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[PMID]: 25747320
[Au] Autor:Camp RM; Johnson JD
[Ad] Address:Kent State University, Biological Sciences Department, Kent, OH 44242, United States.
[Ti] Title:Repeated stressor exposure enhances contextual fear memory in a beta-adrenergic receptor-dependent process and increases impulsivity in a non-beta receptor-dependent fashion.
[So] Source:Physiol Behav;150:64-8, 2015 Oct 15.
[Is] ISSN:1873-507X
[Cp] Country of publication:United States
[La] Language:eng
[Ab] Abstract:Memory formation is promoted by stress via the release of norepinephrine and stimulation of beta-adrenergic receptors (ß-ARs). Previous data demonstrate that repeated stressor exposure increases norepinephrine turnover and ß-AR signaling within the amygdala, which led to the hypothesis that some stress-induced behavioral changes are likely due to facilitated associative learning. To test this, Fischer rats were exposed to chronic mild stress for four days. On day 5, subjects (including non-stressed controls) were injected with the beta-blocker propranolol or vehicle prior to conditioning in an operant box (animals receive two mild foot shocks) or passive avoidance apparatus (animals received a foot shock upon entry into the dark chamber). Twenty-four hours later, subjects were returned to the operant box for measurement of freezing or returned to the passive avoidance apparatus for measurement of latency to enter the dark chamber. Subjects were also tested in an open field to assess context-independent anxiety-like behavior. Animals exposed to chronic stress showed significantly more freezing behavior in the operant box than did controls, and this exaggerated freezing was blocked by propranolol during the conditioning trial. There was no effect of stress on behavior in the open field. Unexpectedly, retention latency was significantly reduced in subjects exposed to chronic stress. These results indicate that chronic exposure to stress results in complex behavioral changes. While repeated stress appears to enhance the formation of fearful memories, it also results in behavioral responses that resemble impulsive behaviors that result in poor decision-making.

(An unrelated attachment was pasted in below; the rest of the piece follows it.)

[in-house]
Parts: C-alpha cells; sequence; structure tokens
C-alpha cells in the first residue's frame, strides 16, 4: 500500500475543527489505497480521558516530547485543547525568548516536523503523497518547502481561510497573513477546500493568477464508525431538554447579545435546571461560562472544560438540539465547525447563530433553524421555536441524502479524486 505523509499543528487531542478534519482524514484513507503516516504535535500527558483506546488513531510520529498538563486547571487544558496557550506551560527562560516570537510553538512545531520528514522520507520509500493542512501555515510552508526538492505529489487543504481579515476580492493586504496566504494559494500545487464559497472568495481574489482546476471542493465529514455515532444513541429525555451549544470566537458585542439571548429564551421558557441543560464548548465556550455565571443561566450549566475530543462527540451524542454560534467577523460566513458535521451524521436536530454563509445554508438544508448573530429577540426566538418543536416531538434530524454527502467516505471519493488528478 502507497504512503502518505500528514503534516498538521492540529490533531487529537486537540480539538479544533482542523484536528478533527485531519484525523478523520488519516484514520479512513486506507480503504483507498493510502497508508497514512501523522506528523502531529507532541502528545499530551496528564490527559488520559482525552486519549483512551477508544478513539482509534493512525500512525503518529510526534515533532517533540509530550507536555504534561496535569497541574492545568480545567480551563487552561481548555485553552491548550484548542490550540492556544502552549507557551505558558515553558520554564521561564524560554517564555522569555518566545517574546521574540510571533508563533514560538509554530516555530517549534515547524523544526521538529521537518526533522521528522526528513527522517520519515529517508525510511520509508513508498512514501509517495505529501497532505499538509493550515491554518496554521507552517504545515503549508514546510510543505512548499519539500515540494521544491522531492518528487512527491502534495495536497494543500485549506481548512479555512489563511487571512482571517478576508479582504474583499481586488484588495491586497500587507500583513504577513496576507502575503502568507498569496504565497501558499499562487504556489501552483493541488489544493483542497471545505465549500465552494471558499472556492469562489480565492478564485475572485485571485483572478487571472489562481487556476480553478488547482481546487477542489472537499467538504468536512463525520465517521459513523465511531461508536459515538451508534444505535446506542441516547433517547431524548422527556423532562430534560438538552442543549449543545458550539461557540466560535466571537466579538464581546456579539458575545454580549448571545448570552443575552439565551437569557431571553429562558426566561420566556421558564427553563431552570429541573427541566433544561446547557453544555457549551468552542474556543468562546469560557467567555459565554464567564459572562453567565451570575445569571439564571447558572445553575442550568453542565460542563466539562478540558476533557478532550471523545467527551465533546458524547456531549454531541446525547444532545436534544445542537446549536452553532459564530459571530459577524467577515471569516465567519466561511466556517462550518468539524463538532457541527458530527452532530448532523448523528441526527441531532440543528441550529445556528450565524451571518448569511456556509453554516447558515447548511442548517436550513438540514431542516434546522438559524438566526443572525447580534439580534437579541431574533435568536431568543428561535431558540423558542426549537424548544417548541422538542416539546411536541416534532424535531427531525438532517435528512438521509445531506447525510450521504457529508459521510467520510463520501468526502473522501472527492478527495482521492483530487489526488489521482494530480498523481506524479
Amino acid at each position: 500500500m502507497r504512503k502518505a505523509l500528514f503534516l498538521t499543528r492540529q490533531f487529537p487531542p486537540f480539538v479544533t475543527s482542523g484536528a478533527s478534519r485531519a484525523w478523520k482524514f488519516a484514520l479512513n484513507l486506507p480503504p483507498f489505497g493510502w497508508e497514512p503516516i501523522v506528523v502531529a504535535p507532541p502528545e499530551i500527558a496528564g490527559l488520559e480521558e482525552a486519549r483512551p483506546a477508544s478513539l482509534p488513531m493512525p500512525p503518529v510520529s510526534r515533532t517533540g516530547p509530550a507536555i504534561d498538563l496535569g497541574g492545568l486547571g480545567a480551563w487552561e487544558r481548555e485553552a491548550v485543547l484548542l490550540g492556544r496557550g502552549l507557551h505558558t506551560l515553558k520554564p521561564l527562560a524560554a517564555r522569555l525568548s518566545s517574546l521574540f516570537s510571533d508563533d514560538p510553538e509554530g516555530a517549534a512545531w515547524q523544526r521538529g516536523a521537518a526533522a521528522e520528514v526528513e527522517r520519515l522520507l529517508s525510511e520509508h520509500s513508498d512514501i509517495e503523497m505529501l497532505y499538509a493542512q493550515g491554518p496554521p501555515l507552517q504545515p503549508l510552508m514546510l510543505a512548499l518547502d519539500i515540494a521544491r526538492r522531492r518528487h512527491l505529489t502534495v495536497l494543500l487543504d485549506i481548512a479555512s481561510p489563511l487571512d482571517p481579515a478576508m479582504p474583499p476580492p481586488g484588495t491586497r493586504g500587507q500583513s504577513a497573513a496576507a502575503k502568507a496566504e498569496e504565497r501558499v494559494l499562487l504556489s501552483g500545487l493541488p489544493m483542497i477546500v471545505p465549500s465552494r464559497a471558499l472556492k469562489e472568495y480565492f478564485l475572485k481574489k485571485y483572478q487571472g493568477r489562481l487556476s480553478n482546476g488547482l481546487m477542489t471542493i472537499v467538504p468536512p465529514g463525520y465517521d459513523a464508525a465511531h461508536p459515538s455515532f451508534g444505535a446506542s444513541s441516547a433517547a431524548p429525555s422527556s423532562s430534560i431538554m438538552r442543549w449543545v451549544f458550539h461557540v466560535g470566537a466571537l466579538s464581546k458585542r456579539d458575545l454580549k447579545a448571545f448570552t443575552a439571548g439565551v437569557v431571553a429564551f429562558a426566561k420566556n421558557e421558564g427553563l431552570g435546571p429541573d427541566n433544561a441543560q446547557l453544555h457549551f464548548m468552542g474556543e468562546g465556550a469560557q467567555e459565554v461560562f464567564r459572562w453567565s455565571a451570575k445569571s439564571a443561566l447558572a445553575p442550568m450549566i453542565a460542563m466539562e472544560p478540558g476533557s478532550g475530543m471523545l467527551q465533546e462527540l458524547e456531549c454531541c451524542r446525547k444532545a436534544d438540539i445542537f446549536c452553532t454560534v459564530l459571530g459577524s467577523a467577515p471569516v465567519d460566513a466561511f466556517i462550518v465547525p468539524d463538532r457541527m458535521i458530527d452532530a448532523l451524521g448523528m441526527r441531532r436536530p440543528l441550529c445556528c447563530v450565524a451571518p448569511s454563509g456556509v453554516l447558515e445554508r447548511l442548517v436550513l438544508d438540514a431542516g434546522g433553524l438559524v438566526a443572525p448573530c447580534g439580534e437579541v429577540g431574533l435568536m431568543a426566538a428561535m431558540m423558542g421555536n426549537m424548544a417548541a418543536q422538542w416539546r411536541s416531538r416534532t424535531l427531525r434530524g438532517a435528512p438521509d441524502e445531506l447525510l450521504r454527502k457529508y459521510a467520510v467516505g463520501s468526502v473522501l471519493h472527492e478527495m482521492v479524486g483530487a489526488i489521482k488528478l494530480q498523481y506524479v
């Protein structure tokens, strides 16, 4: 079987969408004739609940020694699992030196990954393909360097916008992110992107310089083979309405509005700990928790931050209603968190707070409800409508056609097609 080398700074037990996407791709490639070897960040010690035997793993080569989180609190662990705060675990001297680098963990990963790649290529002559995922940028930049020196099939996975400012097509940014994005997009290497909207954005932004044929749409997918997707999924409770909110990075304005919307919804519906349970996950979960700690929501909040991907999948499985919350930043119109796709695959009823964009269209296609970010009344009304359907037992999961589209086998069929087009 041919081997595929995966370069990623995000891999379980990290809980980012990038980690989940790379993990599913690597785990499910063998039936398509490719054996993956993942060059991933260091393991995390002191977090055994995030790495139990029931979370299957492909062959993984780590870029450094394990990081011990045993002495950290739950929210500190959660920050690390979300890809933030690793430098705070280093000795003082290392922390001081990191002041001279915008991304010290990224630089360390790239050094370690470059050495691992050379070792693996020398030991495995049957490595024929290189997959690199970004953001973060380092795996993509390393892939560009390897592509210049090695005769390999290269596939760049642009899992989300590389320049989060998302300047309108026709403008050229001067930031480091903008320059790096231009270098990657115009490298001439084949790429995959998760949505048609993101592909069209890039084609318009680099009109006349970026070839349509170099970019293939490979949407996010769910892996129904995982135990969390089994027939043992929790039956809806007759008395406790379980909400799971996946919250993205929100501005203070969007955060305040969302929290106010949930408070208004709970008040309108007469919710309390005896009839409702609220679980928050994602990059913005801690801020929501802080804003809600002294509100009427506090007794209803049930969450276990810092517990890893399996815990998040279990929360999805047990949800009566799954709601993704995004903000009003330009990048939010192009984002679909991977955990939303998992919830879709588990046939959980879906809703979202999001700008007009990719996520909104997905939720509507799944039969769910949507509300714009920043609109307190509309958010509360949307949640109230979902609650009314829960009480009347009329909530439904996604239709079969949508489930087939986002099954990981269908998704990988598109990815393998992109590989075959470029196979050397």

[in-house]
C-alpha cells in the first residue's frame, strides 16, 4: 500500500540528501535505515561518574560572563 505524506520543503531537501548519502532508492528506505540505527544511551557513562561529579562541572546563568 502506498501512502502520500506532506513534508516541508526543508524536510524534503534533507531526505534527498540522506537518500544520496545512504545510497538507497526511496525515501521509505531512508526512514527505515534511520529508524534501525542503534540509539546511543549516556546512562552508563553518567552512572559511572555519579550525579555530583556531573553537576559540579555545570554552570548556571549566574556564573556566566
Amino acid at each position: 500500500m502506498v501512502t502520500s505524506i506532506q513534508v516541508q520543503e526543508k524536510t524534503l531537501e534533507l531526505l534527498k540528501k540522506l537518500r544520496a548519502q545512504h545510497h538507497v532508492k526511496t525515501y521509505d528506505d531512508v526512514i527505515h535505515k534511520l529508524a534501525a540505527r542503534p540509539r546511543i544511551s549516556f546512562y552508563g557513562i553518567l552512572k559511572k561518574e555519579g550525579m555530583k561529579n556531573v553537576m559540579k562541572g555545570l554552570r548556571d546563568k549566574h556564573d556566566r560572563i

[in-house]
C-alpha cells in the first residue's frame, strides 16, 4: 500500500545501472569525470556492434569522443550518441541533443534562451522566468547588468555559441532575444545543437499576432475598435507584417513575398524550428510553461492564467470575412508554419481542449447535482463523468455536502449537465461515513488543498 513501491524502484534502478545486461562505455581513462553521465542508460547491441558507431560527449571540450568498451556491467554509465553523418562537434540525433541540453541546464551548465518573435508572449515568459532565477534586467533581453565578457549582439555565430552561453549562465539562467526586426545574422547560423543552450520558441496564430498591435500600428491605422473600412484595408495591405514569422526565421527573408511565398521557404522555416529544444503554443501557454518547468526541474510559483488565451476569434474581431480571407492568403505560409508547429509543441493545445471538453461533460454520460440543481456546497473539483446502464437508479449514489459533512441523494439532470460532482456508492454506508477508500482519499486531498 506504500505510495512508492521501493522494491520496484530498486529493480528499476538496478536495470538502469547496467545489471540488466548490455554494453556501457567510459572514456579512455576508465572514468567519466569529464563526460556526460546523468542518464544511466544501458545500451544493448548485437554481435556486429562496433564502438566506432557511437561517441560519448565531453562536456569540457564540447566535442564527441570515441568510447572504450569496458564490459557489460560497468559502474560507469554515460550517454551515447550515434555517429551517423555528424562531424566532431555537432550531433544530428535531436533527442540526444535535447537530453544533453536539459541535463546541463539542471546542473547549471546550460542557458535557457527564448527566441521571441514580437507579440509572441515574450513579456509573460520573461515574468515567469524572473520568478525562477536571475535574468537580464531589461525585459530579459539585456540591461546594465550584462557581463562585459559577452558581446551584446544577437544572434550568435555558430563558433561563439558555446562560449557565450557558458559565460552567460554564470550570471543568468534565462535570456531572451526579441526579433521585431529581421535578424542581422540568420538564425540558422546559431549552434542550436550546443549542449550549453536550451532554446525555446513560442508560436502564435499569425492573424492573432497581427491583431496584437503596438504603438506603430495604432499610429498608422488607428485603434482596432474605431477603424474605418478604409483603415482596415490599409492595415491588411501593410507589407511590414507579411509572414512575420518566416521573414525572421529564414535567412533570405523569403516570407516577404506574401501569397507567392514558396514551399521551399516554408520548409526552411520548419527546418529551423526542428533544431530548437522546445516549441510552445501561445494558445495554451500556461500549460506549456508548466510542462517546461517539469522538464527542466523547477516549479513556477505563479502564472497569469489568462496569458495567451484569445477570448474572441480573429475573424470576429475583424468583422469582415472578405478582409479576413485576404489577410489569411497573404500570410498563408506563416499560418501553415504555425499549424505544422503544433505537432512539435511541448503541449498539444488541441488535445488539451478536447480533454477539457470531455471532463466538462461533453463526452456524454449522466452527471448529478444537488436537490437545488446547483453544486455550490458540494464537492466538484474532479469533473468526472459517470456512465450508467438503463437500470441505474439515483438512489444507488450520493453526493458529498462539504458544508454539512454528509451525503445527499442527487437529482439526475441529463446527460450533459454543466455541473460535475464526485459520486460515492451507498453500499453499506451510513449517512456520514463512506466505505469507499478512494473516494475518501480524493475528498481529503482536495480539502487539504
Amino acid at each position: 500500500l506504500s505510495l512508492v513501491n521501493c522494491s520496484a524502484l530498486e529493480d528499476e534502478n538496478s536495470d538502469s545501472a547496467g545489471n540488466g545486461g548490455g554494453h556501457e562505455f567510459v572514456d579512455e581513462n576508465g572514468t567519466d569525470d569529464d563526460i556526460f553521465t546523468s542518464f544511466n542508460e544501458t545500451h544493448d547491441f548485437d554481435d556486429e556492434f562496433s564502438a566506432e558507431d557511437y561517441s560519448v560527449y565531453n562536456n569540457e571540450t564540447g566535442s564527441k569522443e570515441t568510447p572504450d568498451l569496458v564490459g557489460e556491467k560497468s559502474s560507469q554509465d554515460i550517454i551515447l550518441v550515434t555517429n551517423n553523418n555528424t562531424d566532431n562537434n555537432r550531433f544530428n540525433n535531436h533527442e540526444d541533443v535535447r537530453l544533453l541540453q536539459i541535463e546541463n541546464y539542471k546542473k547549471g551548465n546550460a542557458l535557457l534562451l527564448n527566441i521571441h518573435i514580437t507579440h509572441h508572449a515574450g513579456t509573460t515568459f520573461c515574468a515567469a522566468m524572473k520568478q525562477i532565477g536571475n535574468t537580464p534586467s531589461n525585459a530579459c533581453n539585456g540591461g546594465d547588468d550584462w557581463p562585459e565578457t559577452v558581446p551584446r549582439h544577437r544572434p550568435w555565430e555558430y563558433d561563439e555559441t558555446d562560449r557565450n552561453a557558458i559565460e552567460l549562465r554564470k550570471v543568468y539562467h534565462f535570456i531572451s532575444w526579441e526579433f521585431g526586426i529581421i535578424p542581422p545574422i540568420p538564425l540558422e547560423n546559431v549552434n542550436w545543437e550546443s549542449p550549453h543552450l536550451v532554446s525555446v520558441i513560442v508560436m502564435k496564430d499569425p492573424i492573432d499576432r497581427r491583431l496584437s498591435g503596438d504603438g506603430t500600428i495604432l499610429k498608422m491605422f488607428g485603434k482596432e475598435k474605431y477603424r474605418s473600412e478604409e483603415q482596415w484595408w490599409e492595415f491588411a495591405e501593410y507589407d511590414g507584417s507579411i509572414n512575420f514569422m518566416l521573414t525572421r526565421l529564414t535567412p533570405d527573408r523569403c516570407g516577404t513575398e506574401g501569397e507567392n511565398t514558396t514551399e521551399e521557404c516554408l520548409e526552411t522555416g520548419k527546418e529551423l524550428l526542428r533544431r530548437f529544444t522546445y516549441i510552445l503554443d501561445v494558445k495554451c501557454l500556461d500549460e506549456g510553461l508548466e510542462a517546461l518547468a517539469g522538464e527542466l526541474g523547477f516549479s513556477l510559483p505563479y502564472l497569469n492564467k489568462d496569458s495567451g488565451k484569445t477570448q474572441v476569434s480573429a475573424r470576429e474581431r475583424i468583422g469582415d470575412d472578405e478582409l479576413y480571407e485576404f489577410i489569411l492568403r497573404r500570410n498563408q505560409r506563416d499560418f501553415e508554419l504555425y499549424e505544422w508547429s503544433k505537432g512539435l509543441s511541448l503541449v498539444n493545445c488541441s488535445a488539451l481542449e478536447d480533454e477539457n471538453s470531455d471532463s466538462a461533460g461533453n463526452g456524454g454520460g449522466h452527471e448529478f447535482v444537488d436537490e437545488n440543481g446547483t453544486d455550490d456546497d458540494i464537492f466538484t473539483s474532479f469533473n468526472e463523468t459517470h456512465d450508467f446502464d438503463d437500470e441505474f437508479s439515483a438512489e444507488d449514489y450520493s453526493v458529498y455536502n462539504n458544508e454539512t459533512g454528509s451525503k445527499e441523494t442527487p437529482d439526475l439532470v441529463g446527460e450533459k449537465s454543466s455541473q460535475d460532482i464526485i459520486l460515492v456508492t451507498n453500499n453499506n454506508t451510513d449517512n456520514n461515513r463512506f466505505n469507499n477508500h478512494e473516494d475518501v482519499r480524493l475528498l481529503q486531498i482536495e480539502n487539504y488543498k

[Pt] Publication type:JOURNAL ARTICLE
[Em] Entry month:1508
[Cu] Class update date: 150822
[Lr] Last revision date:150822
[Js] Journal subset:IM
[St] Status:In-Data-Review

  2 / 266100 MEDLINE  
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[PMID]: 25386796
[Au] Autor:Rathbone CJ; Ellis JA; Baker I; Butler CR
[Ad] Address:a Department of Psychology , Oxford Brookes University , Oxford , UK.
[Ti] Title:Self, memory, and imagining the future in a case of psychogenic amnesia.
[So] Source:Neurocase;21(6):727-37, 2015 Dec.
[Is] ISSN:1465-3656
[Cp] Country of publication:England
[La] Language:eng
[Ab] Abstract:We report a case of psychogenic amnesia and examine the relationships between autobiographical memory impairment, the self, and ability to imagine the future. Case study JH, a 60-year-old male, experienced a 6-year period of pervasive psychogenic amnesia covering all life events from childhood to the age of 53. JH was tested during his amnesic period and again following hypnotherapy and the recovery of his memories. JH's amnesia corresponded with deficits in self-knowledge and imagining the future. Results are discussed with reference to models of self and memory and processes involving remembering and imagining.